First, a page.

I See Extinct Things… in Amsterdam!
Dawn Redwood (aka Water Fir)
In 1941, a Japanese paleo-botanist found fossil specimens that were similar both to Sequoias and Bald Cypresses, but had opposite leaves instead of the expected alternating leaves. This prompted the creation of a new genus, Metasequoia. Since the last appearance of trees with those properties was a whooping 1.5 million years ago, they were assumed extinct. But, three years later, a strand of unknown trees surfaced in China. Lo and behold, they were Metasequoias.
Today the original forest still houses 5000 of the “living fossil”. In addition, the tree is planted widely. The tree in the Botanical Gardens was planted from the first seeds to arrive in Amsterdam in 1947. It is a source of national pride in China and marketed as an ornamental in the U.S.
The plantings that intrigue me the most, however, are in my new home state, North Carolina. Hidden away in the Sauraton Mountains, a Dawn Redwood preserve is in the works. In 2007, they had over 300 Dawn Redwoods flourishing on the site, some as tall as 50 feet. The Crescent Ridge Dawn Redwood Preserve hopes to open to the public in 2035 where visitors can experience what a metasequoia forest looked like 50-100 million years ago.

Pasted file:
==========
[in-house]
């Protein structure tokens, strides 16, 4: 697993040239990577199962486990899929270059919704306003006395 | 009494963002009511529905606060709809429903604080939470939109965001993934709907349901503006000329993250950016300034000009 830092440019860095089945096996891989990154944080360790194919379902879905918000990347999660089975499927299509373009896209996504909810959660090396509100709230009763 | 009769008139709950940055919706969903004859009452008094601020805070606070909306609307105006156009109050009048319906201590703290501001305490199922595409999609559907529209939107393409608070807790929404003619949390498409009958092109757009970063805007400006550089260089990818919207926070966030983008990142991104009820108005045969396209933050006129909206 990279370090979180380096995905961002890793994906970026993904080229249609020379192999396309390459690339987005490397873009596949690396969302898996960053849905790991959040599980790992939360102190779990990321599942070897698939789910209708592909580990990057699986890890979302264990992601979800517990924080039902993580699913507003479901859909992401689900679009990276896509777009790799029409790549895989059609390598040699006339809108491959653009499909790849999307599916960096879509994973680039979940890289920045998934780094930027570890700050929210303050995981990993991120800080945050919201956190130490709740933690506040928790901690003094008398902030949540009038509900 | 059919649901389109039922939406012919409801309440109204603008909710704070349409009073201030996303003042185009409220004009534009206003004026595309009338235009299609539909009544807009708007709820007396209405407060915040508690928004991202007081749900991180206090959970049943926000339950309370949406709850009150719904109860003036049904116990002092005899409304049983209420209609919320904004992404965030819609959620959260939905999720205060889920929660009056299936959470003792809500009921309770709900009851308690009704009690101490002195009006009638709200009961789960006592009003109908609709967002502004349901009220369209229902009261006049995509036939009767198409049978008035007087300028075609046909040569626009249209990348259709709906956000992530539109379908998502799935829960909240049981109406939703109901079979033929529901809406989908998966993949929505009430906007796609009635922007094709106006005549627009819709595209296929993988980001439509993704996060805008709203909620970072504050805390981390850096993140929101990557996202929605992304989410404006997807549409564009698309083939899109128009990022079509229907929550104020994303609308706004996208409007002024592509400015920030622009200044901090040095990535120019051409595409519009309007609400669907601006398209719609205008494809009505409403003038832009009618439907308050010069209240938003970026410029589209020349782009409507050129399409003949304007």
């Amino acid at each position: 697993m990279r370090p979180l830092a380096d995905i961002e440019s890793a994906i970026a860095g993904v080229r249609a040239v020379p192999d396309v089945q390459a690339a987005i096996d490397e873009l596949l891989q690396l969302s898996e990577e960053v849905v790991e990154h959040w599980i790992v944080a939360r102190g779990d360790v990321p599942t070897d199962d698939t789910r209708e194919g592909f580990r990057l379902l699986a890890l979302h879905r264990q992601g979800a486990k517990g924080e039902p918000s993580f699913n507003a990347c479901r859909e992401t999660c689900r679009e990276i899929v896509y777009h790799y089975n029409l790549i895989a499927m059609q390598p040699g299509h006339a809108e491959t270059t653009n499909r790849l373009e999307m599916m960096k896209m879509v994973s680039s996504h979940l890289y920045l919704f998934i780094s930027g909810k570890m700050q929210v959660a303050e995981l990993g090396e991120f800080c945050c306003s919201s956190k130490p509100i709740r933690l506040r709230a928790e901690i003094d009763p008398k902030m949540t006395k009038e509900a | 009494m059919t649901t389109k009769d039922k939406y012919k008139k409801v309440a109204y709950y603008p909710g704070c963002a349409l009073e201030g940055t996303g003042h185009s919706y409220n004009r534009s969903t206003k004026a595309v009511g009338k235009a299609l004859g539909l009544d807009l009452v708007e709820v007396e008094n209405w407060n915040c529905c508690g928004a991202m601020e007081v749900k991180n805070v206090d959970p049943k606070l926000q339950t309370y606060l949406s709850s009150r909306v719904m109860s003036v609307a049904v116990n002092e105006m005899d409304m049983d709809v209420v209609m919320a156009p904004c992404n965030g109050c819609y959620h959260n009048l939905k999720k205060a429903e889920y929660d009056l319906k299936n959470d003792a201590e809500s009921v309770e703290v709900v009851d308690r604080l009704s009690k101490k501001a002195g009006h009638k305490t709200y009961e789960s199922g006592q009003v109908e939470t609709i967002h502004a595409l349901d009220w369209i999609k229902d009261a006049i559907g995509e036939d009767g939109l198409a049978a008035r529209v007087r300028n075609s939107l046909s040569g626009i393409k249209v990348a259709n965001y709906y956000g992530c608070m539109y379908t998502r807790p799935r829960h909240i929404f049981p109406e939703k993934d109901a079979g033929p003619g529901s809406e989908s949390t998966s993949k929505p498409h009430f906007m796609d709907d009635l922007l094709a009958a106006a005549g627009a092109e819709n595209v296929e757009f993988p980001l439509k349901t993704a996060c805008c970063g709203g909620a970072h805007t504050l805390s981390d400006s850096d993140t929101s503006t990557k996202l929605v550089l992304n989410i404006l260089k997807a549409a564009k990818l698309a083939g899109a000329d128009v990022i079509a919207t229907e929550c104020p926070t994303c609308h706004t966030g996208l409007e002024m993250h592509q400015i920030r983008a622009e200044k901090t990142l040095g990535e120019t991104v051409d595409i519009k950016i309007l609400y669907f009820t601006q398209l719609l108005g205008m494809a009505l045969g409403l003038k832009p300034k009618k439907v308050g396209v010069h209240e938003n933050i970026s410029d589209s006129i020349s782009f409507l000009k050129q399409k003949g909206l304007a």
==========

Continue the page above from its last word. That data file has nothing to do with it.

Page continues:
I think I will pencil in Crescent Ridge Dawn Redwood Preserve as my birthday hike in 2035. I’ll be turning 60. Anyone else in?
Like the Coelacanths, we encountered plenty of fossils of this tree. In 1994, a National Park and Wildlife Services officer in Australia found some peculiar trees. Upon investigation, they turned out to be trees we saw no trace of for 2 million years.
With less than 100 adult trees existing in the wild and fossils dating back to 90 million years ago, the Wollemi Pine is one of the world’s oldest AND rarest trees.
It is considered Critically Endangered, but like the Dawn Redwood, it’s being planted extensively and can be purchased to grow in the U.S. In fact, if you get your orders in by December 15th, you can have your own Wollemi Pine by Christmas time!